D. The Nuclear Regulatory Commission (NRC) (1)NRC, established in 1974, regulates the use of nuclear materials for commercial, industrial, academic, and medical purposes. This includes regulating nuclear power plants, nuclear materials used in the diagnosis and treatment of cancer, and nuclear materials used in smoke detectors. NRC also regulates non-power research, test and training reactors; nuclear fuel cycle facilities (the production of nuclear fuel); and the transport, storage, and disposal of nuclear materials and waste. Like OSHA and EPA, NRC obtains and evaluates information about acceptable exposure levels for workers handling nuclear materials.
E. The Food and Drug Administration (FDA) (5)FDA promotes and protects the public health by helping safe and effective products reach the market in a timely way, and monitoring products for continued safety after they are in use.
F. The American Conference of Governmental Industrial Hygienists (ACGIH)ACGIH is a professional organization that produces a listing of Threshold Limit Values (TLV) and Biological Exposure Indices (BEI) for several hundred chemicals, updating them every year. BEIs are recommended maximum concentrations of various types of toxic substances, and are guidelines to evaluate the potential health hazards associated with exposure. The maximum concentration may be measured in blood, urine, or exhaled air. The TLVs are guidelines for occupational exposure to hazardous chemicals and are published in a booklet called Threshold Limit Values (TLVs) for Chemical Substances and Physical Agents and Biological Exposure Indices (6).
G. Electronic Databases
Information on toxic chemicals is available at the following sites:
- Toxicology Data Network (TOXNET – www.toxnet.nlm.nih.gov). Several databases, such as the Hazardous Substances Data Bank (HSDB) and the Registry of Toxic Effects of Chemical Substances (RTECS), can be found in the TOXNET database. The HSDB has toxicological information on more than 4,000 chemicals, as well as information on emergency handling procedures, environmental data, regulatory status, and human exposure. The RTECS is maintained by NIOSH and contains information on the health effects for more than 90,000 chemicals.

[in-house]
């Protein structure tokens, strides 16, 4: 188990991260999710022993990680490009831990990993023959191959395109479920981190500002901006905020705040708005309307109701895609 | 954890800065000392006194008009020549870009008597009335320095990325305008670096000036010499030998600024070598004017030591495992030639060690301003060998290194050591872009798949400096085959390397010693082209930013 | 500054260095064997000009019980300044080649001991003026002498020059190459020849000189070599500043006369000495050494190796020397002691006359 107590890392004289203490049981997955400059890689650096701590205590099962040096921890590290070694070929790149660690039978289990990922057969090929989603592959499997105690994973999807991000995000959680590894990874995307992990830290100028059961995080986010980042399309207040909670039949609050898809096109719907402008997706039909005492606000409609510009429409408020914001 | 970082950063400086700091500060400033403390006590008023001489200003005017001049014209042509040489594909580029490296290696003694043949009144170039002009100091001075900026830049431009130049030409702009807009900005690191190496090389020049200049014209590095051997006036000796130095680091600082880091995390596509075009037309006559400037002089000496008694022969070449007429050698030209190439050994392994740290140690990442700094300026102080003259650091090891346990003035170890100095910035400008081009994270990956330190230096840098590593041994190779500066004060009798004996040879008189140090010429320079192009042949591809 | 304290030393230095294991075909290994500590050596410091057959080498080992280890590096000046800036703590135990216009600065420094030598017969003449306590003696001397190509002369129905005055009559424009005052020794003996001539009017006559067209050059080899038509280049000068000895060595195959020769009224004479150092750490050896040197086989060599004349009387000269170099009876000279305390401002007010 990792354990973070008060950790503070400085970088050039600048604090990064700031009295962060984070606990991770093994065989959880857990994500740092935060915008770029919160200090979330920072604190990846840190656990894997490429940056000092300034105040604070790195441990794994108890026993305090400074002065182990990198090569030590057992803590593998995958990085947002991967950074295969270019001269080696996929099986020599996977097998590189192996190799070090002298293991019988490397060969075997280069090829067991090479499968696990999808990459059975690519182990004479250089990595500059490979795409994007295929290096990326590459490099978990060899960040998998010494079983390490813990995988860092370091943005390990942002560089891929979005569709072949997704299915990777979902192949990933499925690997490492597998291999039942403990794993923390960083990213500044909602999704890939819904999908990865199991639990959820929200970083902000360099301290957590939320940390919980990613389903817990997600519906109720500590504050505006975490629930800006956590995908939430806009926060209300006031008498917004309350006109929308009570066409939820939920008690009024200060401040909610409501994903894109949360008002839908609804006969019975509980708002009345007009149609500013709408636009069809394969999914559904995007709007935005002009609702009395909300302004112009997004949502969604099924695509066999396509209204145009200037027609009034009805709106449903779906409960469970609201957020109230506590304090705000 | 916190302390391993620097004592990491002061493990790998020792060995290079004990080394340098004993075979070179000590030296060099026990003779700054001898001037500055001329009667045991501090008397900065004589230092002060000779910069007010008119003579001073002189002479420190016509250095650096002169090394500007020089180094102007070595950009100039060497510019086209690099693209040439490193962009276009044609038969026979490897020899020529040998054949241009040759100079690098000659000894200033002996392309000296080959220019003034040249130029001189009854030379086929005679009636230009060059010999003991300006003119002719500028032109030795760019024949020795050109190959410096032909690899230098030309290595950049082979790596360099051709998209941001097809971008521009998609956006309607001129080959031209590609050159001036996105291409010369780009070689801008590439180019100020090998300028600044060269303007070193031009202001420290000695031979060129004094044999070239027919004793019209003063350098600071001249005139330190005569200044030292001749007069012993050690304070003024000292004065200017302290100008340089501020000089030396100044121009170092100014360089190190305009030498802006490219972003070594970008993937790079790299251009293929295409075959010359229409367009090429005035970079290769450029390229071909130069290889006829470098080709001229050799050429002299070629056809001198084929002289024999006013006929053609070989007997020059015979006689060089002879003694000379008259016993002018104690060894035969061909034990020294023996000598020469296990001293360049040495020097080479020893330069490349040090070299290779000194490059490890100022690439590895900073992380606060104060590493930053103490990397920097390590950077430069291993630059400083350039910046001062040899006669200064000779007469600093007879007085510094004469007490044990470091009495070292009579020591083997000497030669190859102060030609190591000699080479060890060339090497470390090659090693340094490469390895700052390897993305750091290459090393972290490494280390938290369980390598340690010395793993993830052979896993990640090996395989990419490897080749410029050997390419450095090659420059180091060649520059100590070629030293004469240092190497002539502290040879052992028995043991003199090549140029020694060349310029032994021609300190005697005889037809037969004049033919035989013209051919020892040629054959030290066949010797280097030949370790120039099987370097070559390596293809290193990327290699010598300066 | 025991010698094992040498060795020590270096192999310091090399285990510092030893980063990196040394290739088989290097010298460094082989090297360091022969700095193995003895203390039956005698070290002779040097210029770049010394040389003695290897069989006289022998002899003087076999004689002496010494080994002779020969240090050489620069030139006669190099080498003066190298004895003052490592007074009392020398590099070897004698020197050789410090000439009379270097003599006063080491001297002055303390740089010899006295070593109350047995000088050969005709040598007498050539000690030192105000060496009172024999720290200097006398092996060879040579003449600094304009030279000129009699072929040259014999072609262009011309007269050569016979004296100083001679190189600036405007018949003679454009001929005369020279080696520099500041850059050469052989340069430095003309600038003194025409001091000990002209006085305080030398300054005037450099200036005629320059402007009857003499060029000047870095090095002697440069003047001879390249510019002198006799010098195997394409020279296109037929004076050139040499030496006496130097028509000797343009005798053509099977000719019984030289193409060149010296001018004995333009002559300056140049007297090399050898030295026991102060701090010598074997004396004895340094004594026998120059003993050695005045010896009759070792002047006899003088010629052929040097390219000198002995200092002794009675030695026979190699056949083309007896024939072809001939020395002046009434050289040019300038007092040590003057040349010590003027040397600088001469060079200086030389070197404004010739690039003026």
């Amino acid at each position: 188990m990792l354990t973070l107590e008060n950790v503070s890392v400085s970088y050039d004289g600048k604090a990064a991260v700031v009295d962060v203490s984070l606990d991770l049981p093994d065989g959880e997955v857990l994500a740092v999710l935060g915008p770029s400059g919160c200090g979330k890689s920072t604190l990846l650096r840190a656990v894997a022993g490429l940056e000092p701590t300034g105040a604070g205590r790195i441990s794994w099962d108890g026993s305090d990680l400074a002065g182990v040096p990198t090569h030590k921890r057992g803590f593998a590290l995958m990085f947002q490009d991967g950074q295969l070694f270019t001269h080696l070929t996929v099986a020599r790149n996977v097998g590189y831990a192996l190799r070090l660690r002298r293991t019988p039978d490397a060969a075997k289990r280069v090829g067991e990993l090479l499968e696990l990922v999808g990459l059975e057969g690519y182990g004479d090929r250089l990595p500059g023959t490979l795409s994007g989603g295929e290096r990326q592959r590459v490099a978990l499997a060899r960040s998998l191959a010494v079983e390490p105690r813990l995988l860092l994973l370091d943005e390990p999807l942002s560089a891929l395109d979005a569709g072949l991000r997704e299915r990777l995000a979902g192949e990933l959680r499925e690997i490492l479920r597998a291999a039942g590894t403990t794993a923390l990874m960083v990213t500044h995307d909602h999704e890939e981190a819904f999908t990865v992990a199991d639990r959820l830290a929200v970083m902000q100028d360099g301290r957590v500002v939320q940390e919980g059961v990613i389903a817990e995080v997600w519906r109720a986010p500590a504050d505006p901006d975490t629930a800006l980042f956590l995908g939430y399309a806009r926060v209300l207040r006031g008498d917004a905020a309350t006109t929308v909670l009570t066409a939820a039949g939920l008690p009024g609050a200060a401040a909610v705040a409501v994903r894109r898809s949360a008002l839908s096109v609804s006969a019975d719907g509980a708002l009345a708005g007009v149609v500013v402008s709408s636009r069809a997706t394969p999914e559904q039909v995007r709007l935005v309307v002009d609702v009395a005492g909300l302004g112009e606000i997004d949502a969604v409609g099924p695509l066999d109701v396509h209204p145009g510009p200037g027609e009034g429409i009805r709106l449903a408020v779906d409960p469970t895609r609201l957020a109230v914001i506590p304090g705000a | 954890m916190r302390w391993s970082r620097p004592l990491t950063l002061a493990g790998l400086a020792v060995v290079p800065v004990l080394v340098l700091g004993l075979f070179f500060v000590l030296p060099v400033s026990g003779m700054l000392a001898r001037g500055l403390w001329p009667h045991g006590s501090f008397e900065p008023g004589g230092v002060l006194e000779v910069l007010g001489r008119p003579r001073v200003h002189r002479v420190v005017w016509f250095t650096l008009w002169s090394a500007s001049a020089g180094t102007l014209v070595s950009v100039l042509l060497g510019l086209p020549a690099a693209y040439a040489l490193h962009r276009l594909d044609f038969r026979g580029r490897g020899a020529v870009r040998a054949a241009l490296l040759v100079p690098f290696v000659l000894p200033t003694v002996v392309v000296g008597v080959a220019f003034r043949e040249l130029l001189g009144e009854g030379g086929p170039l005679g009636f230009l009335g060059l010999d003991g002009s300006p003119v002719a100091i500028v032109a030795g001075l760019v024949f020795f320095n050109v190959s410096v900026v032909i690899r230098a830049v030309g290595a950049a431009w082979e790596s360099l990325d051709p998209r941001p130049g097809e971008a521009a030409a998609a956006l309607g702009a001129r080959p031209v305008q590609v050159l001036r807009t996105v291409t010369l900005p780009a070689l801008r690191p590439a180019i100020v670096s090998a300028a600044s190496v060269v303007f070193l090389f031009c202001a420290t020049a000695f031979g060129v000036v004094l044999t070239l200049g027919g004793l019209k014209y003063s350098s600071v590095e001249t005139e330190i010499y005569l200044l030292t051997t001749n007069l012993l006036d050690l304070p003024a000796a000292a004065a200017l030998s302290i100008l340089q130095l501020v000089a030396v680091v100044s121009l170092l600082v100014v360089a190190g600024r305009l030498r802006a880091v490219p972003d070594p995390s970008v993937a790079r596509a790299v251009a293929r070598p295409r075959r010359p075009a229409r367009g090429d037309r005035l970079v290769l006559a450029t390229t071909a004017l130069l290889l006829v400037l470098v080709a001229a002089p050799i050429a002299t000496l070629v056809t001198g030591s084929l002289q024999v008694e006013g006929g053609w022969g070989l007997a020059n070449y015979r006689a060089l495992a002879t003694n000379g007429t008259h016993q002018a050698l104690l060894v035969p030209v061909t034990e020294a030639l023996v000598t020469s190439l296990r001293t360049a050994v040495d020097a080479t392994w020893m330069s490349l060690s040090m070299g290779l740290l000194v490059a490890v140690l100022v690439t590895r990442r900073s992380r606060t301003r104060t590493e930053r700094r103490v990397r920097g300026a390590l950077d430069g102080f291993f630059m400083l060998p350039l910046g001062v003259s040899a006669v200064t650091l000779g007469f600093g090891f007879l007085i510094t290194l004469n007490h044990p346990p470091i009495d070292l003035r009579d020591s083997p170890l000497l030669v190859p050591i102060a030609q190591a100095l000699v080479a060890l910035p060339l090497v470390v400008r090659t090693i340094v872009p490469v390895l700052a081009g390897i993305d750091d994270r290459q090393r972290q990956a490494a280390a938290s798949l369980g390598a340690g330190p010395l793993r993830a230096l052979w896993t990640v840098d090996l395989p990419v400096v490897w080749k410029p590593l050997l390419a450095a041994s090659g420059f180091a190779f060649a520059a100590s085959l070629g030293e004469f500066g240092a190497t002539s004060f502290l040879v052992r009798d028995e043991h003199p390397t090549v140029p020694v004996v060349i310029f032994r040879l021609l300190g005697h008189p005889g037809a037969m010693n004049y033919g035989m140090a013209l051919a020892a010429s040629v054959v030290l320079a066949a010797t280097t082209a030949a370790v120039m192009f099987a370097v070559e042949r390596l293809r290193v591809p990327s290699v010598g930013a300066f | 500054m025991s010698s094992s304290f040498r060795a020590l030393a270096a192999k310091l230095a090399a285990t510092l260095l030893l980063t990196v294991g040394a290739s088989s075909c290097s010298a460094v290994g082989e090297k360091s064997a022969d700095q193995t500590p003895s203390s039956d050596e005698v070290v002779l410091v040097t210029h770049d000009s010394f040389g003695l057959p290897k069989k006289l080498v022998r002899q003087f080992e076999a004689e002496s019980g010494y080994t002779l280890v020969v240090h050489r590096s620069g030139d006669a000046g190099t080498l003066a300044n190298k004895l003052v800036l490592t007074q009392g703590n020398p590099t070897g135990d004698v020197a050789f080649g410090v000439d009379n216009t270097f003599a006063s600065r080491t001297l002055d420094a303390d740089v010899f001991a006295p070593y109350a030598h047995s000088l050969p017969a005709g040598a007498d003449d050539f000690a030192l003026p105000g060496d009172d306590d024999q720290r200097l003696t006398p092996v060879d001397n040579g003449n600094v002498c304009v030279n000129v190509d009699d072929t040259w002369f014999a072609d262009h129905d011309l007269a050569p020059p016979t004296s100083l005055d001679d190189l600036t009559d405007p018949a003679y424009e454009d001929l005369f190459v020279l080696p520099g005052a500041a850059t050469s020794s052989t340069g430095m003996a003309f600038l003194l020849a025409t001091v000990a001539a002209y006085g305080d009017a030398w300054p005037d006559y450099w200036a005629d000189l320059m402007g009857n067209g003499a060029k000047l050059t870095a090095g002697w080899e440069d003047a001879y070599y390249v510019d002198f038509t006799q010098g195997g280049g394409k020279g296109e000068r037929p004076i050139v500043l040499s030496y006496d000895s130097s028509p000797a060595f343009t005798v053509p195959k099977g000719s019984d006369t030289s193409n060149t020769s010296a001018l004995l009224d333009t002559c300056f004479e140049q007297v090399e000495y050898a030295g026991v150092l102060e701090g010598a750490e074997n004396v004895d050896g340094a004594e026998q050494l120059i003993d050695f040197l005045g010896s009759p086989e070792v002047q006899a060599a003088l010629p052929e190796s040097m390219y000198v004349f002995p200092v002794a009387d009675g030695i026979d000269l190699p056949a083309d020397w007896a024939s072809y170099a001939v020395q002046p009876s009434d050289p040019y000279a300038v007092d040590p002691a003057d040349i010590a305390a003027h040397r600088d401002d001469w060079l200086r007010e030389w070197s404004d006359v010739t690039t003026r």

- CHEMTREC (Chemical Transportation Emergency Center – www.chemtrec.org). CHEMTREC is provided by the American Chemistry Council (formerly known as the Chemical Manufacturer’s Association) and provides information and assistance for emergency incidents involving chemicals and hazardous materials. CHEMTREC also supplies basic information about the production, shipping, and use of chemicals and provides information about medical treatment in response to chemical exposures.
- Material Safety Data Sheets (MSDS) are available on the Occupational Safety and Health Administration website: www.osha.gov. MSDSs provide information such as physical and chemical properties of a substance, first aid information, emergency response, and disposal information.
- Hazardous Substances and Health Effects Database (HazDat), available on ATSDR’s website at www.atsdr.cdc.gov. contains information on hazardous substances found at National Priorities List (NPL) and non-NPL waste sites and emergency events, and on the levels at which health effects from exposure to hazardous substances have been reported in humans and animals. HAZDAT contains environmental contamination and other data on more than 3,000 uncontrolled hazardous waste sites for which ATSDR has conducted public health assessments, prepared health consultations, or provided responses to emergencies involving releases of toxic substances into community environments. It contains toxicity information taken from the ATSDR’s Toxicological Profiles for more than 200 substances most frequently found at sites (4).